In my dreams there are cracking teeth, tornados on the plains, a dread apparition of the future, a blackeyed mask, a greyeyed somebody, dying parents, dead parents, a wild success in Supermarket Sweep. In my dreams I am the idol of all the world, in the world I am a motionless animal in a broken office chair inflicting treatment modalities upon my life before the living comes to pass.
The story of how my family came to be is very long. First, imagine an ancient clan in somewhere in old Europe. They take to hunting and gathering well enough and in times of plenty one of the older men will carve a little animal out of a piece of wood, maybe a sheep or a goat or something common to that area. This man gives it to a little child and look! the child takes the goat into a sort trance of play and cannot be brought back to this world. The adult carves another little animal, hoping for the same reaction, and puts it in front of the child who to everyone’s delight goes at it again, inventing and entering a parallel world where the inanimate object has a very cute voice and a particular way of clomping around that sends the village into sobs of laughter. For a while everyone is happy and nobody worries about stockpiling a thing, in fact they have feasts with greater frequency and splendor. When there’s nothing left to eat, some clan members seek food elsewhere and so their numbers dwindle, but the people more or less recover to find new ways of drawing rapturous, impractical worlds down into their village, and in the face of ruin they do so again and again and so on through the rest of clan history.
Also in old Europe, but as good as a universe away, there is another one of these ancient clans. They never think to carve wood into any shape other than pointy sticks which they make continuously as if preparing for the approach of a terrible army, though no such army has ever been seen. They surround themselves with piles of oats and withhold themselves from feasting in times of plenty and so they never come to hunger. By the time the oldest clan members pass out of their lives the younger generation has come of age in equal number. They look at the animals in the area with a dull and heavy patience.
A million years later, my parents are born and so am I!
The family business is a paint store, and when I was a kid there were all these women working there, bookkeepers and “wallpaper ladies,” who took a great deal of interest in my life. There was the woman who painted a giraffe to hang in my bedroom, whose name I can’t remember. There was Joni who always kissed me on the cheek with her cartoon lips. Irene who at a certain point became old and mean. And then Lucy I remember the most: she had a drawer full of tootsie rolls and cigarettes, and when I went to the store I sat on her lap and ate candy and pushed the buttons on the adding machine, printing long strips of adding machine tape and throwing it in the trash while she smoked and smoked, seven minutes off her life each time, so they say. I lost faith in the seven minutes theory after I learned multiplication but at the time it was terrifying to watch.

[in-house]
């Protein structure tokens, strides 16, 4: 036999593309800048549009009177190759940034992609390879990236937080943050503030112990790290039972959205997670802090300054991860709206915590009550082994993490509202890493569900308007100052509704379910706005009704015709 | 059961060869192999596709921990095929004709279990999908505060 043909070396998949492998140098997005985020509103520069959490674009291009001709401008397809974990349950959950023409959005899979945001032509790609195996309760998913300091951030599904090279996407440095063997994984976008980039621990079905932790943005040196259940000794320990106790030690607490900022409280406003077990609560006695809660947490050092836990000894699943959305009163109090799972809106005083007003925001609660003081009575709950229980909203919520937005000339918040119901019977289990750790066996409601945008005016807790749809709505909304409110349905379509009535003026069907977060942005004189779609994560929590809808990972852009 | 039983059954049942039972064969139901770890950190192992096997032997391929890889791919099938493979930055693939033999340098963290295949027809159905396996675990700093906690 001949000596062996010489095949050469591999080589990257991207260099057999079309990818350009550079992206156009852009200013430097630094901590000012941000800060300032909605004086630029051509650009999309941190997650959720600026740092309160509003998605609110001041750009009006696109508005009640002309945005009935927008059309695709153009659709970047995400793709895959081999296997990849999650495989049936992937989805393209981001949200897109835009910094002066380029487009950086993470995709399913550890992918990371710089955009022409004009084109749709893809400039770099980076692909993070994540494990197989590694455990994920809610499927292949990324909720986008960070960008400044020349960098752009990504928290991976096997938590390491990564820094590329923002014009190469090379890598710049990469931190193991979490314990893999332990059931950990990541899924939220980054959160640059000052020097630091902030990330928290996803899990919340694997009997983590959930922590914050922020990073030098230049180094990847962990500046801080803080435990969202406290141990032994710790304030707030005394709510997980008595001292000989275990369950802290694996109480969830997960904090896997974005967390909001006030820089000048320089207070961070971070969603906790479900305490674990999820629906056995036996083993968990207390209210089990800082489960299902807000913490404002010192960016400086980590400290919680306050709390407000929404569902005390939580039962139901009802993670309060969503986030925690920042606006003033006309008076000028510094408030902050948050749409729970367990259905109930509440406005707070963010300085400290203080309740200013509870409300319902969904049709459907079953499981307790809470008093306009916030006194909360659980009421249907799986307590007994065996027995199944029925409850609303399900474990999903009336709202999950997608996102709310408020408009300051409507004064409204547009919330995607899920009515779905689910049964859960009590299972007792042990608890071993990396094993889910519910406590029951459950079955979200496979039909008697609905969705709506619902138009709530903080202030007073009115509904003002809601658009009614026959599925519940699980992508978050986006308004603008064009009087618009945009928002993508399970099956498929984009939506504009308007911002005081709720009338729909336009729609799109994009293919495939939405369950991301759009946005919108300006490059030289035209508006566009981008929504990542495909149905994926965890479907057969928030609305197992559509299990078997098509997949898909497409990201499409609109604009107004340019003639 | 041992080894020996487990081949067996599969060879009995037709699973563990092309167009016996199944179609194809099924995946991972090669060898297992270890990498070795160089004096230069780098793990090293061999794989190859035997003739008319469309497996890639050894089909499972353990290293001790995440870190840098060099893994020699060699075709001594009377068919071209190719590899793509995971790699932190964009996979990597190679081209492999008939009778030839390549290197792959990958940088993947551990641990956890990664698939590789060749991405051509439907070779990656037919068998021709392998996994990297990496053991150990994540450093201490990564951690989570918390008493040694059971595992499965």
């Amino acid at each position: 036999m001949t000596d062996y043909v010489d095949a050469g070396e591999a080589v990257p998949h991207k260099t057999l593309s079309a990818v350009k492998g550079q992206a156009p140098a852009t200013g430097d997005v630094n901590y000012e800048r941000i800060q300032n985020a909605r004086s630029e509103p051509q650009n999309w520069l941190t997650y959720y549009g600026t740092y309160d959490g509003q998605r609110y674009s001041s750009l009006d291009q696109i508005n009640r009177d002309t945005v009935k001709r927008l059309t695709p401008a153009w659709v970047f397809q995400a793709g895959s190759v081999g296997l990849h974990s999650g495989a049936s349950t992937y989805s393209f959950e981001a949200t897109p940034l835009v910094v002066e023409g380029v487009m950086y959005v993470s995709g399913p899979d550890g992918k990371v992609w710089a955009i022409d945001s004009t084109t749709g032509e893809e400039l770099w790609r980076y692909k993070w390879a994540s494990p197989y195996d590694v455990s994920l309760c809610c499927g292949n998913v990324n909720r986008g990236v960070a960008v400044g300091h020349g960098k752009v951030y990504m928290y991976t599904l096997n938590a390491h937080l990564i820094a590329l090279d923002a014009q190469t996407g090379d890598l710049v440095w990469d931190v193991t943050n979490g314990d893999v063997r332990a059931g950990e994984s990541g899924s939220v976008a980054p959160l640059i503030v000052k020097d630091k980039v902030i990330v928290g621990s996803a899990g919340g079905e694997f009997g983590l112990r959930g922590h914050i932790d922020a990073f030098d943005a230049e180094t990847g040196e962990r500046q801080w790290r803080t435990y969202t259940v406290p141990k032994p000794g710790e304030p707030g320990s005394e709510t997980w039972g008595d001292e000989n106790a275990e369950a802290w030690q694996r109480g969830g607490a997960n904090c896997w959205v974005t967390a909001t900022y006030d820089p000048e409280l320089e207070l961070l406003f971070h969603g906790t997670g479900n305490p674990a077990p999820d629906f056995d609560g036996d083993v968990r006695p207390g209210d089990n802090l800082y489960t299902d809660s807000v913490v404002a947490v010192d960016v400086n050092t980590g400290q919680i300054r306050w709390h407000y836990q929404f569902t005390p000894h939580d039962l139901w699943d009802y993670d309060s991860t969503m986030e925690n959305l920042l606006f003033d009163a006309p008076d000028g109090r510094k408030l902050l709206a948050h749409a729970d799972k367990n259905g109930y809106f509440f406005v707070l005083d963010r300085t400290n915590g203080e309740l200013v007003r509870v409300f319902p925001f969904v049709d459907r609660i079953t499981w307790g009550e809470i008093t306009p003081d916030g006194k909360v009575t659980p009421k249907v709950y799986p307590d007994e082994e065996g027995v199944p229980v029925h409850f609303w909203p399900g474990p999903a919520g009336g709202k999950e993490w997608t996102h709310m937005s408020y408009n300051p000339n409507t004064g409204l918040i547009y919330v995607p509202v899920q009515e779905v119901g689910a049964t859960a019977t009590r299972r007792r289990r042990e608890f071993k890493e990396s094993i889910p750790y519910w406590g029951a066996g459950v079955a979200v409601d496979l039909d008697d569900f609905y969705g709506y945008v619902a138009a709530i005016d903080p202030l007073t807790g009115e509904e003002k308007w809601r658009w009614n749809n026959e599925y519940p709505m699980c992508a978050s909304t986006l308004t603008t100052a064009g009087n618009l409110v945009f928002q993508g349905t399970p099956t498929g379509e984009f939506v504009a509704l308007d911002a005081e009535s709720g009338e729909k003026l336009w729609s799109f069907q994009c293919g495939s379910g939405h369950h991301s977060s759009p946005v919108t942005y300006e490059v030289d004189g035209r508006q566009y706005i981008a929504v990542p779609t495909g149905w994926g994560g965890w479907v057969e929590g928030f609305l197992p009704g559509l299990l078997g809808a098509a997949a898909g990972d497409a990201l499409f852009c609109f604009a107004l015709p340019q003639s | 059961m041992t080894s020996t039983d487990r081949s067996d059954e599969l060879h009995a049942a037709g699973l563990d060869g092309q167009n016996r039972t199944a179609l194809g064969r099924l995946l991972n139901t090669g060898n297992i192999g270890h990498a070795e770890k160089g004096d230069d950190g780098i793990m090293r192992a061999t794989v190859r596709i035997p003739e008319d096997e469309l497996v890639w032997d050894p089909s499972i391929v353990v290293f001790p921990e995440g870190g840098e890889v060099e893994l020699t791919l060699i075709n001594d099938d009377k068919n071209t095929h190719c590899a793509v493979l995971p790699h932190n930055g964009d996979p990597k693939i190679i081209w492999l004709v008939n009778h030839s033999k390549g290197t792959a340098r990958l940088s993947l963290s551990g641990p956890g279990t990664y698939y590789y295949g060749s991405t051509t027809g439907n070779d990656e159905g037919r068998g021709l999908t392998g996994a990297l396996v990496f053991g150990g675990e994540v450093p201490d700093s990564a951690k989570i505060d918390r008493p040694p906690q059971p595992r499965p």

Lucy lived in a house which she rented from my parents and we went there often for dinner and ate fatty ribs or chicken a la king or potatoes in brown liquid. She had a dog that she put in a different room before we came over and the food tasted somehow like a dog. After dinner I set to work polishing her laserdisc collection while she talked for hours with my parents about god knows what. My parents were having problems, Lucy’s husband had died, but chances are they were only talking about her new grandson and my progress in school.
She had a son of her own called David who wore prescription glasses the color of smoke-stained teeth. We watched Close Encounters of the Third Kind on laserdisc. Lucy spoke straight ahead but David always seemed to be talking to something stuck up between the walls and the ceiling. The rooms were always dark. He knew everything about computers and airplanes, and once he came to our house and flew a 747 from Chicago to Florida in a video game while the rest of us ate dinner. Something suddenly went wrong with his kidneys and he died, somebody said he wanted me to have his guitar so now I have that. Lucy went on oxygen and a few years later she died, too. I went to her funeral with my mom and my sister in a nondemoninational megachurch that had the look of a very large dentist’s office.
Yesterday I bought my mom a card with this quote from Emily Dickinson: “we turn not older with years / but newer every day.” It’s demonstrably false but I’m no longer throwing in my lot with proofs by demonstration. Certain things I doubt will change: this is the face I will have as a grown man, this is the shambling way I will walk. Later in life, people may be curious about whether or not I can understand a question. People may describe me using the word “cogent.” If I live long enough, somebody might visit me and leave impressed by my ability to connect something that happened in one minute with something that happened the minute prior. I may come to experience space and time as something like a burnt up piece of paper, and what. It is the first day of spring, isn’t it? Edward Nelson was a mathematician who had a quarrel with inductive logic that he expressed like this: “When something new is made, it is something new and not a selection from a preexisting collection. There is no map of the world because the world is coming into being.”